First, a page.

The message from the Poland camp has been as predictable as it has consistent in the past few days: lay off ‘team man’ Robert Lewandowski.
The Bayern Munich star has underperformed horribly at Euro 2016 – four games, no goals and just two shots on target.
The 27-year-old has cut a forlorn figure at times as he battles to replicate the form that guided Poland to France and fired Bayern to another domestic double.
Lewandowski was Europe’s leading marksman in qualifying, plundering 13 goals to add to the 42 he scored in 51 games for Pep Guardiola’s all-conquering side last term.
And yet the goals have subsequently dried up.
None in his last seven international appearances and his record at the European Championship is even worse, having failed to find the net or deliver an assist in 643 minutes across two Euros.
His next opportunity to right those wrongs comes on Thursday against Portugal, and Cristiano Ronaldo, in the Euro 2016 quarter-final in Marseille.
Another blank against Fernando Santos’ men would be no surprise given their defensive set-up but, even that, would not prompt any doubts of Lewandowski’s ability from Poland coach Adam Nawalka, who has repeatedly highlighted the striker’s unselfishness.
Nawalka said after the last-16 clash with Switzerland: “Robert is doing phenomenal work for this team, he is incredibly important mentally and in football terms, he helps the team to be better, stronger, he motivates them.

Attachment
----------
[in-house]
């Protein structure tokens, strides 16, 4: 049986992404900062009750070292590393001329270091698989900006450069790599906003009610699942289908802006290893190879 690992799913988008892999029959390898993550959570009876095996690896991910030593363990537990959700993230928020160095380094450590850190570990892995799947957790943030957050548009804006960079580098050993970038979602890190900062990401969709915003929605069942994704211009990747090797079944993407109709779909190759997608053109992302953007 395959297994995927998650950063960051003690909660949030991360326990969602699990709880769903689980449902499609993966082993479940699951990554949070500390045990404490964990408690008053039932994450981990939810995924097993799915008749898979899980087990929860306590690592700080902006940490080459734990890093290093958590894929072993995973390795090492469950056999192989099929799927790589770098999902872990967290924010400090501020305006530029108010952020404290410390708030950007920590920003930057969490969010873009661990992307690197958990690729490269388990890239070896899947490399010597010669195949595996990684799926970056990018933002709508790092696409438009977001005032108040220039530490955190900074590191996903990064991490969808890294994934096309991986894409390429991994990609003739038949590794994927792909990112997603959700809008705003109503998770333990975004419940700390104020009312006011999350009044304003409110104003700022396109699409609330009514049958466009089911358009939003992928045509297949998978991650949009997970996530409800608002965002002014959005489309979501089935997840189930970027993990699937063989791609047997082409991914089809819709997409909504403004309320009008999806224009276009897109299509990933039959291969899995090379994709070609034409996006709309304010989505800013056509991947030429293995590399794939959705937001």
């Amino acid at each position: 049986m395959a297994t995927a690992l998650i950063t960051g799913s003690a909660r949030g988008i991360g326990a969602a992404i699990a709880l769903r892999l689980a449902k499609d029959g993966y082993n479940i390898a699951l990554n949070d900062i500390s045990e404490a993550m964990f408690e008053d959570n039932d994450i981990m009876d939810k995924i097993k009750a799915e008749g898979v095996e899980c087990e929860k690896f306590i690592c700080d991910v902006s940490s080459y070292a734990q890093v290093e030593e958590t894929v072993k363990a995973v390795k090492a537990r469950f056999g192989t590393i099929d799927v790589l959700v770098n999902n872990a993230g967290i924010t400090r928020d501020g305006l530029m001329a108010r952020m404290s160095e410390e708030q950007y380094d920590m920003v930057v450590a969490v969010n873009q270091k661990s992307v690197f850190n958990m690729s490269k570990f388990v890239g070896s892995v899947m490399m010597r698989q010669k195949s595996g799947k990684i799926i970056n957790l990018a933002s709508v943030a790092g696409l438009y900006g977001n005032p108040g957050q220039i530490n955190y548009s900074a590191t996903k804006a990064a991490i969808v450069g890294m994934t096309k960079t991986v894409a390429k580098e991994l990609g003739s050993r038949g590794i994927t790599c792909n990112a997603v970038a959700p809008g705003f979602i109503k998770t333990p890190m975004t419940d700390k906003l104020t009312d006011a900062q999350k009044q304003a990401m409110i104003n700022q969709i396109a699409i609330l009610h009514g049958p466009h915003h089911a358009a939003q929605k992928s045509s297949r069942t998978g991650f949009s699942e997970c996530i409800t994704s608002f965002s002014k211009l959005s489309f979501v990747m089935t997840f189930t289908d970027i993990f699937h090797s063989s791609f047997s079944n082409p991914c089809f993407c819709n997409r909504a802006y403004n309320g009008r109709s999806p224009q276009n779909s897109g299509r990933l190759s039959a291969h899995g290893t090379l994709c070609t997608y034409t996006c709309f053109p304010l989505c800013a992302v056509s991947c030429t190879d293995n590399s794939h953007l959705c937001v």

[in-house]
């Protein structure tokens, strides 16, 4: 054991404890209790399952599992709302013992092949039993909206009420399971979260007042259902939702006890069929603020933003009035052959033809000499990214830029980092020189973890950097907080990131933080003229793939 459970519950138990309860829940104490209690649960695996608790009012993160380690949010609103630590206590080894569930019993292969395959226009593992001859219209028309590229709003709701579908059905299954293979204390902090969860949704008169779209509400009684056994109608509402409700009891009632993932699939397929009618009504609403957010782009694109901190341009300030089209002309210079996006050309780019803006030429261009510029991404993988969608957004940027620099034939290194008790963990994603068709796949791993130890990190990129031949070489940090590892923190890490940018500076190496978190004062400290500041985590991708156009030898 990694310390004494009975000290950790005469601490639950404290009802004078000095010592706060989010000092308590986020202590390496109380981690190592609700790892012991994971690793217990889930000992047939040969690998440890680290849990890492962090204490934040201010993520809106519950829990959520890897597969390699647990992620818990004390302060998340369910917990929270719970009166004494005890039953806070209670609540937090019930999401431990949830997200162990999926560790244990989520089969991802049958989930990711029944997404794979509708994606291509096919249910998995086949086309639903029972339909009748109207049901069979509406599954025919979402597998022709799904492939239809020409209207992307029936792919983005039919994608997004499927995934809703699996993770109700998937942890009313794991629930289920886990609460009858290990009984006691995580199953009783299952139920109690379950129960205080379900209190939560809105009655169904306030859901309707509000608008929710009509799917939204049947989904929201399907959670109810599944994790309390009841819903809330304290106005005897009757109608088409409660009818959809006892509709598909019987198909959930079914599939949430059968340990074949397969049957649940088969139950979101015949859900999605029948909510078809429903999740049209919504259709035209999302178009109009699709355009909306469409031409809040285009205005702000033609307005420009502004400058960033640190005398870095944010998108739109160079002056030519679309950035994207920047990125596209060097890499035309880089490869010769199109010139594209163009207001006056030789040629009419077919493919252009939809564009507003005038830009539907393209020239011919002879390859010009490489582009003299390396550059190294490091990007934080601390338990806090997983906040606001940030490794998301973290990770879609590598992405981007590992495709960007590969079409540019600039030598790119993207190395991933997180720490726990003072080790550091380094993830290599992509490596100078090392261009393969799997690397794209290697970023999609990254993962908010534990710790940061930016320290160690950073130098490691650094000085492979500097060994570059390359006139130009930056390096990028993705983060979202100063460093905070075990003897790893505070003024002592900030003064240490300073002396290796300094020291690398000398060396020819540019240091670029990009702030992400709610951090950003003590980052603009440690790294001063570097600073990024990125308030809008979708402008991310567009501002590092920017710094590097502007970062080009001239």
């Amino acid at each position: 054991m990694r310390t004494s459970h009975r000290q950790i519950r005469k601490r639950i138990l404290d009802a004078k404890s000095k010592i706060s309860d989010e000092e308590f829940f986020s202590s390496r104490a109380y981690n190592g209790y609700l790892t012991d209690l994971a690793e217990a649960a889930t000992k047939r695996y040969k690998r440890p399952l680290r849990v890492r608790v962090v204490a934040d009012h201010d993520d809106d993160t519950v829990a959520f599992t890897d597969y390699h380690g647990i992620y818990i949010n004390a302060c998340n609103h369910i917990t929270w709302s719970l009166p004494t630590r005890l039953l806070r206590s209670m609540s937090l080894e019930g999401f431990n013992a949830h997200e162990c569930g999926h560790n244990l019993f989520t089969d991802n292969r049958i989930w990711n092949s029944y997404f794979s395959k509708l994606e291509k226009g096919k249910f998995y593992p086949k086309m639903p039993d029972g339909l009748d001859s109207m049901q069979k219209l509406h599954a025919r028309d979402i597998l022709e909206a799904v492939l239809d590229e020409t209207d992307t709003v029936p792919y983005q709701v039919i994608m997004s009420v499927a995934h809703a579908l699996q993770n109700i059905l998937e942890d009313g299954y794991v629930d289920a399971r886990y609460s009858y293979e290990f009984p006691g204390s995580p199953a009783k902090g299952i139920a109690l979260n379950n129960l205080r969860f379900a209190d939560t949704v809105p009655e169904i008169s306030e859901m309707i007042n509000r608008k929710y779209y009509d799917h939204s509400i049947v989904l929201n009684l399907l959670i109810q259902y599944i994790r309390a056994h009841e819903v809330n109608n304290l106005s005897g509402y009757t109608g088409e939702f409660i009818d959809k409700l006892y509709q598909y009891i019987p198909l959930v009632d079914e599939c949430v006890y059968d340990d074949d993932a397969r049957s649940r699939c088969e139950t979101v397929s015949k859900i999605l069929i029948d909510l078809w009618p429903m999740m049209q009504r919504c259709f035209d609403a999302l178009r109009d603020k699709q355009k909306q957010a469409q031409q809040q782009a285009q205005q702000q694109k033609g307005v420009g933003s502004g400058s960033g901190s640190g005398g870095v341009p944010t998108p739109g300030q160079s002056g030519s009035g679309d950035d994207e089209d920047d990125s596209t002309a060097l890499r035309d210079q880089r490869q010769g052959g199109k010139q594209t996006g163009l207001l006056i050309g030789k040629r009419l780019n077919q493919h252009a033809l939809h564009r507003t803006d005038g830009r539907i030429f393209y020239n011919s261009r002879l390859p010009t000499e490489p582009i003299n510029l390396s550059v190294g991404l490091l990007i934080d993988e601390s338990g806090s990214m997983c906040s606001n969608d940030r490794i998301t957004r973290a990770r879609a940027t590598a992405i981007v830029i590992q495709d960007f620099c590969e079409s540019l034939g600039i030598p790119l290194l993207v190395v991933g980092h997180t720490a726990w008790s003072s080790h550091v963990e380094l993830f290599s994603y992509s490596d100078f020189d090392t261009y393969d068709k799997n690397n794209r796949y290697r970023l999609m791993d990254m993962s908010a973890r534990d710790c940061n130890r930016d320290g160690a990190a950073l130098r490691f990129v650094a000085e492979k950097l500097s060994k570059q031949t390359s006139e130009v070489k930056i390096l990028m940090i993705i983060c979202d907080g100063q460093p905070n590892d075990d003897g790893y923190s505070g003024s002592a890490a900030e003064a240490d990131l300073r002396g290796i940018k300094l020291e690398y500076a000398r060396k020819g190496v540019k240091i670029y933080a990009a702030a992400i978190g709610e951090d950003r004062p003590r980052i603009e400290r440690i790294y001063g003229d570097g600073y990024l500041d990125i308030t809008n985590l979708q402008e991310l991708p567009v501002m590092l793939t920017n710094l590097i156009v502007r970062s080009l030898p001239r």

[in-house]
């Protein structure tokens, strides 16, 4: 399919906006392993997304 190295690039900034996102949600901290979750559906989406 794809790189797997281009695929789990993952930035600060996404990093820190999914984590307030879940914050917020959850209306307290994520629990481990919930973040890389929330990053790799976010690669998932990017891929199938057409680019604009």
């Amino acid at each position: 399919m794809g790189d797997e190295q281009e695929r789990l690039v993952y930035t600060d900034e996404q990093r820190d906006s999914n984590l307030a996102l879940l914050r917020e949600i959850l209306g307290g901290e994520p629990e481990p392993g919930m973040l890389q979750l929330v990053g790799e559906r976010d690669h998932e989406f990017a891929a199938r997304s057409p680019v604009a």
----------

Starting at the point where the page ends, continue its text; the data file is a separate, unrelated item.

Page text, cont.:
“He’s fantastic, he is giving and creating chances for other players, opening up the space, creating good positions for them.
“I’m confident and sure that he will get a break in the next match and then let our opponents be afraid.”
Goalkeeper Lukasz Fabianski read from the same script, adding: “No, we’re not worried at all [about Robert].
“Even though he’s not scoring goals he gives a lot to the team.”
They have to say that, of course. Why criticise a man, especially their most important player, when he already looks bereft of confidence?
The Poland camp will have rallied around Lewandowski this week in an attempt to get their man back on track. And yet the solution could be much closer at hand.
With one glance over to the Portugal team in the Stade Velodrome tunnel, Lewandowski will catch sight of the imposing figure of Ronaldo, steely-eyed staring towards the pitch.
For the Real Madrid superstar, it’s another chance for personal glory.
Ronaldo went through a drought of sorts himself last season, in particular away from the Santiago Bernabeu.
It came to a head in February when he was asked why he hadn’t scored on the road since November.
His reply was curt yet self-assured. “Who else has scored more goals away from home than me since I arrived in Spain? Name one player who has scored more than me? No answer? Okay. Thank you everyone,” he said, before walking out of a news conference.
Ronaldo scored the opening goal 24 hours later as Madrid won 2-0 at Roma.
Ronaldo’s single-mindedness is not always seen as a positive – his frustration at team-mates, often accompanied by a theatrical waving of the arms, is unlikely to do much for their morale.
But Santos knows, as does Zinedine Zidane at Madrid, that to curb the tantrums, the rapaciousness and the vanity would damage not only Ronaldo but also the team.
In Ronaldo’s mind, he comes first.
Maybe it’s time Nawalka tells Lewandowski the same thing: ‘Forget the team and play for yourself’.
Changing a player’s mindset is a challenge but, if successful, Poland will be the ultimate beneficiaries.
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